A study of more than 4,500 children found those with higher waist circumferences had significantly higher pulse pressures, which is known to increase the risk of heart-related disorders. These are the findings of an abstract presented today at the American Society of Nephrology's Renal Week conference in Denver.
Gangadarshni Chandramohan, MD, a researcher at Los Angeles Biomedical Research Institute at Harbor-UCLA Medical Center (LA BioMed) and the lead author of the abstract, said the research team studied data from 4,667 children aged 6 to 17 years who were part of the Third National Health and Nutrition Examination Survey. The study's authors advocate for measuring waist circumference - rather than body mass index - during routine physical examinations to identify children who are at risk for heart disease.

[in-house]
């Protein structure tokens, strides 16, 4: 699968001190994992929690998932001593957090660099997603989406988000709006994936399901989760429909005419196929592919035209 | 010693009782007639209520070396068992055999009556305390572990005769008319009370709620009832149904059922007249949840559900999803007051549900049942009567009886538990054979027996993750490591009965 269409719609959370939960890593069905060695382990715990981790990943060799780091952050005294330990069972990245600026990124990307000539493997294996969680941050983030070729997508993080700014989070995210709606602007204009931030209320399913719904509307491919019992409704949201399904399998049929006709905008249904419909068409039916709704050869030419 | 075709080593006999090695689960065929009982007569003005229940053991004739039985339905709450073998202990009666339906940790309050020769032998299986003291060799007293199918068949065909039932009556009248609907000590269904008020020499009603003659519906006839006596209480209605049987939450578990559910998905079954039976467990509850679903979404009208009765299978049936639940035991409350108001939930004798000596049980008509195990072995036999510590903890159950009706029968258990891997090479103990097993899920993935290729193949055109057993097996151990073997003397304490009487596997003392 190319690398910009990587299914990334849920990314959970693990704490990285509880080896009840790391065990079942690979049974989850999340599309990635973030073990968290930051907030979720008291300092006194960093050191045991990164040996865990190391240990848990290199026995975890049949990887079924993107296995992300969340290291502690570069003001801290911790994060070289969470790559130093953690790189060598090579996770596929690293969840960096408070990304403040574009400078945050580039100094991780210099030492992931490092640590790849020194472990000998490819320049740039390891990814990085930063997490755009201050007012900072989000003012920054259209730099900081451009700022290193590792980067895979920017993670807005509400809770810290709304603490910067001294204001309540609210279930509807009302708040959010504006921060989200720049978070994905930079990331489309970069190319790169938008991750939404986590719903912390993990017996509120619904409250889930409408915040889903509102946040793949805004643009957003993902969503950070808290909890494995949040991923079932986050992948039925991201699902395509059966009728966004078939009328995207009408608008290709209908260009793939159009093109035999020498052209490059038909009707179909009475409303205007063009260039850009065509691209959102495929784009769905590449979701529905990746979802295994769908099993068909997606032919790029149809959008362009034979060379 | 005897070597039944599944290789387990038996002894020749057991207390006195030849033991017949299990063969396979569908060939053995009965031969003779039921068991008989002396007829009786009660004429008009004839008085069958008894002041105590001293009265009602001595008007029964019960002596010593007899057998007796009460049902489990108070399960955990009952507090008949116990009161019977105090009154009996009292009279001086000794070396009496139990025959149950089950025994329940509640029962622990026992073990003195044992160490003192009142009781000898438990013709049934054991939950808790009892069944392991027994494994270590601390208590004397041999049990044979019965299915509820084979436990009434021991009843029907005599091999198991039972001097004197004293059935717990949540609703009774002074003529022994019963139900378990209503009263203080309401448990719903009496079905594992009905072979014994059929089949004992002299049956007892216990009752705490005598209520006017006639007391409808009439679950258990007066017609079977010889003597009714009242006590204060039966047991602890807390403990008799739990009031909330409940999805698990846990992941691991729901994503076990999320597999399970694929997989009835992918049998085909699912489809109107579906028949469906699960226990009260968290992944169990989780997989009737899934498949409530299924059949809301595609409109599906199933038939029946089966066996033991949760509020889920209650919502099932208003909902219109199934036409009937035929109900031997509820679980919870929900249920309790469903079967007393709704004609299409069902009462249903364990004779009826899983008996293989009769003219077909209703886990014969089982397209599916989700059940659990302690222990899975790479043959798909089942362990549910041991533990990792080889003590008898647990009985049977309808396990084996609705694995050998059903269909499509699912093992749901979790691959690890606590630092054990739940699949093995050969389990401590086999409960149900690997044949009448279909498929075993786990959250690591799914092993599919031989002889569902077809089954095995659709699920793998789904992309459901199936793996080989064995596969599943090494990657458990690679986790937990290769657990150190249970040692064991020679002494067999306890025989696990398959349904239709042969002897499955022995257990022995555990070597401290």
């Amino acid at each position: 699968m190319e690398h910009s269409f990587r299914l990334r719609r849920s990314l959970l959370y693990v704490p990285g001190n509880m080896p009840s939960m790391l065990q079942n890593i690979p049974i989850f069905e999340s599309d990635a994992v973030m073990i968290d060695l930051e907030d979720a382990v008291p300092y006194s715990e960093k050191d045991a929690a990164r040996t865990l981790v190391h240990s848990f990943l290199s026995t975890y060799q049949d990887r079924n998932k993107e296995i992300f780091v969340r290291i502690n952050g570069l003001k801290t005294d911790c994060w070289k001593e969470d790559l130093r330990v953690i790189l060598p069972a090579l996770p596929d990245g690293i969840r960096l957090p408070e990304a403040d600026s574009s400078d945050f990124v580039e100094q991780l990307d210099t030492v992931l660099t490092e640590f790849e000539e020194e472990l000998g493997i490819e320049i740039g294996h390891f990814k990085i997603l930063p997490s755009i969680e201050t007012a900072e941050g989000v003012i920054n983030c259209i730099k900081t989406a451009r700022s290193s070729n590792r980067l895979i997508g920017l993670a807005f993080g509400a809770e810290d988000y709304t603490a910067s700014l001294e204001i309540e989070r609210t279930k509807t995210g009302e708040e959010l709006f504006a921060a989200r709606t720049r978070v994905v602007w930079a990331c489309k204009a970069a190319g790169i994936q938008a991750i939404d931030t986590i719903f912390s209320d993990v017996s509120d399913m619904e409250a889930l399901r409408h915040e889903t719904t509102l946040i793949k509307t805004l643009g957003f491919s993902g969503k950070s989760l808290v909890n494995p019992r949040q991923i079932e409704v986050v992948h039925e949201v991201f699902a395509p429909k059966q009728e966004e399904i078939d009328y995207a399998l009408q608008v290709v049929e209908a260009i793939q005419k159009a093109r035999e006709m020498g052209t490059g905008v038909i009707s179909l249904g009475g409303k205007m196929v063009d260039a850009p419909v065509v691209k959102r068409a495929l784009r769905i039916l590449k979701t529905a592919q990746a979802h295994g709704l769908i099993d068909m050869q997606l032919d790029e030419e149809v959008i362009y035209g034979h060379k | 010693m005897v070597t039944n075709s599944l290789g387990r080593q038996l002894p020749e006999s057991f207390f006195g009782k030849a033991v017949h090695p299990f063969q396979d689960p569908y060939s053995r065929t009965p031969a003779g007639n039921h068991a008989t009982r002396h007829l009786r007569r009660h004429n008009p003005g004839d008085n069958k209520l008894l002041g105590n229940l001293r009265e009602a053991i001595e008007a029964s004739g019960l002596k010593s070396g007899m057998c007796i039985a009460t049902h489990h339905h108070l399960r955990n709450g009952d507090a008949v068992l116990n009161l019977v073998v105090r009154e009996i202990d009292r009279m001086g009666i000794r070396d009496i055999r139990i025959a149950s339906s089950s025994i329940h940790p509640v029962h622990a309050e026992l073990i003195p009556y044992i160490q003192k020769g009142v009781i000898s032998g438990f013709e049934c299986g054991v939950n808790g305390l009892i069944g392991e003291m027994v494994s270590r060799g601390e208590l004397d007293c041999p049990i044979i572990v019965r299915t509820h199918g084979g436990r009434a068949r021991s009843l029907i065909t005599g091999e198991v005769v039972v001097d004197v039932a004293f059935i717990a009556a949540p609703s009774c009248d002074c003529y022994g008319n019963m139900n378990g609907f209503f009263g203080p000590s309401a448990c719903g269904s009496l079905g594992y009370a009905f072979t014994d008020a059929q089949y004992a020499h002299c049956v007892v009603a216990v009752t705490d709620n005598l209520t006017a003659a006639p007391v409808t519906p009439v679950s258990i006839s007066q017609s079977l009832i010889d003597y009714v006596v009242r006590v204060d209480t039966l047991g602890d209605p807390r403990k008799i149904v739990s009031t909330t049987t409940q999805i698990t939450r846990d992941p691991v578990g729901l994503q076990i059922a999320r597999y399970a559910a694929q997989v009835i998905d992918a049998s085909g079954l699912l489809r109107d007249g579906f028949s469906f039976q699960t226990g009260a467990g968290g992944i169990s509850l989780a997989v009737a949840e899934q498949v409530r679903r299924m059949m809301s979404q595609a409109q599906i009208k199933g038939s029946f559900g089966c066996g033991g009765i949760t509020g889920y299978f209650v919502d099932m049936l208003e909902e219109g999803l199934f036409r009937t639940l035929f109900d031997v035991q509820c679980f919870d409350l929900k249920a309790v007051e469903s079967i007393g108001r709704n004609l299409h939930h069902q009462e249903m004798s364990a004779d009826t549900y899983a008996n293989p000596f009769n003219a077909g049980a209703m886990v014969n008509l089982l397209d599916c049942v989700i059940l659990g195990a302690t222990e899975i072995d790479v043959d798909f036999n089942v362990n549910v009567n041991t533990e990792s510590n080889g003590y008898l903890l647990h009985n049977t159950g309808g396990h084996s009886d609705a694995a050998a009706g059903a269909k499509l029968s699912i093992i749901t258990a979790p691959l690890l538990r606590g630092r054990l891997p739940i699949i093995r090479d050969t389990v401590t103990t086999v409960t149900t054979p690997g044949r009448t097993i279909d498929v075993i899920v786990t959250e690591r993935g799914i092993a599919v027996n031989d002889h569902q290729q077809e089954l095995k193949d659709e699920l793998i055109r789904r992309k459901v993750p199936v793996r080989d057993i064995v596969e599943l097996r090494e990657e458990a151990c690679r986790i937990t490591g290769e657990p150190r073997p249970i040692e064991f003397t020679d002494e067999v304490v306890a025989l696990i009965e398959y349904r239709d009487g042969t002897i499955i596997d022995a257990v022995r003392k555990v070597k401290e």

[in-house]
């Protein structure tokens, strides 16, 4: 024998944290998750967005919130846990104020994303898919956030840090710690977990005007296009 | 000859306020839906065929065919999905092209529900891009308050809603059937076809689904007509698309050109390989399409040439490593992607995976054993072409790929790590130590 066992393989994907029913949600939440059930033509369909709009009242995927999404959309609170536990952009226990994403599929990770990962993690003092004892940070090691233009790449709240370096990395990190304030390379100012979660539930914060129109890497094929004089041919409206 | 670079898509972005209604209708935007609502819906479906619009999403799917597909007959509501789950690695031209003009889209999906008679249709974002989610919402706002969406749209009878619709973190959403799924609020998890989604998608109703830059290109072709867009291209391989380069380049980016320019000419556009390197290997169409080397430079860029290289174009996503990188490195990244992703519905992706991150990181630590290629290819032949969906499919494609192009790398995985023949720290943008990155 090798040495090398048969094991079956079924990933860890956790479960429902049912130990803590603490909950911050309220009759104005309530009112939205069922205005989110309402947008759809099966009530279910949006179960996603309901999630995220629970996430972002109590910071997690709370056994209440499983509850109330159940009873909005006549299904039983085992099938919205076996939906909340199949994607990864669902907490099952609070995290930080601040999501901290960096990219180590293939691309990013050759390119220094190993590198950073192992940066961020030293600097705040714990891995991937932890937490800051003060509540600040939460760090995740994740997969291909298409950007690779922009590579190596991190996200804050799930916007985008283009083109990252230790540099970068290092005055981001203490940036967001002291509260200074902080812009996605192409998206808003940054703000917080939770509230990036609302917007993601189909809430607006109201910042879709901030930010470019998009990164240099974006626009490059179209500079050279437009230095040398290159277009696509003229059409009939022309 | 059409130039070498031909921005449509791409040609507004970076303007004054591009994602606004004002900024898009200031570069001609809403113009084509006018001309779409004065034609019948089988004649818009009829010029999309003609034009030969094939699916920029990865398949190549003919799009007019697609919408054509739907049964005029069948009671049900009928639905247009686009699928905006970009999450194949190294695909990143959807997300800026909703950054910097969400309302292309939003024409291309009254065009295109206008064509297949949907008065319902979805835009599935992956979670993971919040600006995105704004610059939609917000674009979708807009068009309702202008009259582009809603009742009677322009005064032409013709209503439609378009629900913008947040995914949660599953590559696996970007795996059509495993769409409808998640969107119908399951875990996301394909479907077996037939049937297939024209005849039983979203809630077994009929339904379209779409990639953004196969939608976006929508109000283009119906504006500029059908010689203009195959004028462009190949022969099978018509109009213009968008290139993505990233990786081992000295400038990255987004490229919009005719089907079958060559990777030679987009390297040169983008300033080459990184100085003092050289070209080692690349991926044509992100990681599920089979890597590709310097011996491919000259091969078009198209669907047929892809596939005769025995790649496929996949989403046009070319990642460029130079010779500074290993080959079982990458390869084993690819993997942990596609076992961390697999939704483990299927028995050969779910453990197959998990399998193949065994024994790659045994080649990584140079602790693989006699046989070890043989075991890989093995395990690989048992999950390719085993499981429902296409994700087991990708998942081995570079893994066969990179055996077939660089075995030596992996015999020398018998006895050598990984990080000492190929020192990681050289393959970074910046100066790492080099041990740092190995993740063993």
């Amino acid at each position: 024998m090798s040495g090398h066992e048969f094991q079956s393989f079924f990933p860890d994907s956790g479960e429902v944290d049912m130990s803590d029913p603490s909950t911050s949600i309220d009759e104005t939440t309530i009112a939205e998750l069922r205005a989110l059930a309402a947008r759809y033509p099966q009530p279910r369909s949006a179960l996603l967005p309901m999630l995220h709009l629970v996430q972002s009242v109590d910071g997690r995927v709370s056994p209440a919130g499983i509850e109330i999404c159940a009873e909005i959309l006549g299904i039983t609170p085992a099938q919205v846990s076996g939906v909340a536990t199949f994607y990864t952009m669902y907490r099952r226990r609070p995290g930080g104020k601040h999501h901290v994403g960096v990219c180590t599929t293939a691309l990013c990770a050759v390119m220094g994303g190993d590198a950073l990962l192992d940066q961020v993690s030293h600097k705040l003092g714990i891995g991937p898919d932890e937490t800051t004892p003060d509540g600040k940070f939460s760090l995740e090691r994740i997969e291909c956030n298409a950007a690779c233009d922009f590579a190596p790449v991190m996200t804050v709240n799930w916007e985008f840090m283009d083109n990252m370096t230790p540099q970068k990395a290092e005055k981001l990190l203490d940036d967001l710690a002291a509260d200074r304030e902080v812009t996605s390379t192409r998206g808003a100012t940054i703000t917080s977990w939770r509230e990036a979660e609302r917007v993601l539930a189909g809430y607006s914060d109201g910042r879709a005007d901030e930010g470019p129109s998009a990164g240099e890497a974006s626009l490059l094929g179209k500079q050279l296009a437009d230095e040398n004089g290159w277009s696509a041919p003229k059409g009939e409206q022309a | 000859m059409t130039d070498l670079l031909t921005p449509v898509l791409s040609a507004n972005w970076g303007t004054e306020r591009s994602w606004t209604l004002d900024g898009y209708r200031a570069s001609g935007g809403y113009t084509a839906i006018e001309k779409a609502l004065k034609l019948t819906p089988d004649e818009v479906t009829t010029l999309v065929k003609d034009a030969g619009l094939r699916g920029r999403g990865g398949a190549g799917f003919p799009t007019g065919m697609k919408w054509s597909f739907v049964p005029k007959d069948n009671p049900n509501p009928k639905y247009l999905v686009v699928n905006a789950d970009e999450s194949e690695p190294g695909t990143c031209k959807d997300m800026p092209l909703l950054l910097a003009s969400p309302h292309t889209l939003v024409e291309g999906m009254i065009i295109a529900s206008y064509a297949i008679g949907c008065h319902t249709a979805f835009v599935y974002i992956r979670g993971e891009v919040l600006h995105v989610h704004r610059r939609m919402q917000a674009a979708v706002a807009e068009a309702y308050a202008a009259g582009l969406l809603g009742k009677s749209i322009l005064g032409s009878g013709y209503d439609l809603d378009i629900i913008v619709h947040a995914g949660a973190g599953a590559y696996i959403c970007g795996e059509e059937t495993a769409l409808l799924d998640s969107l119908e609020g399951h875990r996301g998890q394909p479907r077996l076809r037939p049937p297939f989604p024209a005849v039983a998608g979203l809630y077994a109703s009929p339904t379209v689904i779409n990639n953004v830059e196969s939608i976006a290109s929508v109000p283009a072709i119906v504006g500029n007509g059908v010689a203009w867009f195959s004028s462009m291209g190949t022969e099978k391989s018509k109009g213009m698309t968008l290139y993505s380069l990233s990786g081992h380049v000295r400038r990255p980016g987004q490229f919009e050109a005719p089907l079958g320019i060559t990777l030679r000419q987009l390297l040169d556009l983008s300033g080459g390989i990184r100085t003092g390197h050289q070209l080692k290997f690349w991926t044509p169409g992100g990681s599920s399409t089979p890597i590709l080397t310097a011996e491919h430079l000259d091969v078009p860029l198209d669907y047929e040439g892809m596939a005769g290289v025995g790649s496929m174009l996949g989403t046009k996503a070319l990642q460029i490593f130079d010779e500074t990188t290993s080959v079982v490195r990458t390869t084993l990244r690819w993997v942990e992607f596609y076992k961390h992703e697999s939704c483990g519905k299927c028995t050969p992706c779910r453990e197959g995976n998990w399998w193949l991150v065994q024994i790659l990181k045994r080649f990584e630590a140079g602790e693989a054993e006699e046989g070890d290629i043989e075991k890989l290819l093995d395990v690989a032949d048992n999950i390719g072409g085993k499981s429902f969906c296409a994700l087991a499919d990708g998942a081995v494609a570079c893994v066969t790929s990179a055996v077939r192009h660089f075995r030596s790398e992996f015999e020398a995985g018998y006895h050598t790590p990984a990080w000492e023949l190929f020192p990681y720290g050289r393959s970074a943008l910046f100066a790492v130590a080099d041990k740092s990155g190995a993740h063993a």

"We found the children's body mass didn't correlate to higher pulse pressures, but their waist circumference did," Dr. Chandramohan said. "This study suggests pediatricians add waist measurements to their routine screening of children to help determine the risk of heart-related disorders. Measuring waist circumference is a much simpler, more cost-effective and a more valid method of screening for the risk of heart-related disorders than the current practice of determining a child's body mass."
Previous studies have found a high pulse pressure - the difference between the systolic and diastolic blood pressure readings - increases a patient's risk of heart-related disorders - as does high blood pressure.
"It is crucial that new indices for measuring various physiologic parameters such as obesity and associated cardiovascular risk factors be determined using valid, minimally invasive and cost-effective tools to help patients avoid long-term health concerns," said Dr. Chandramohan.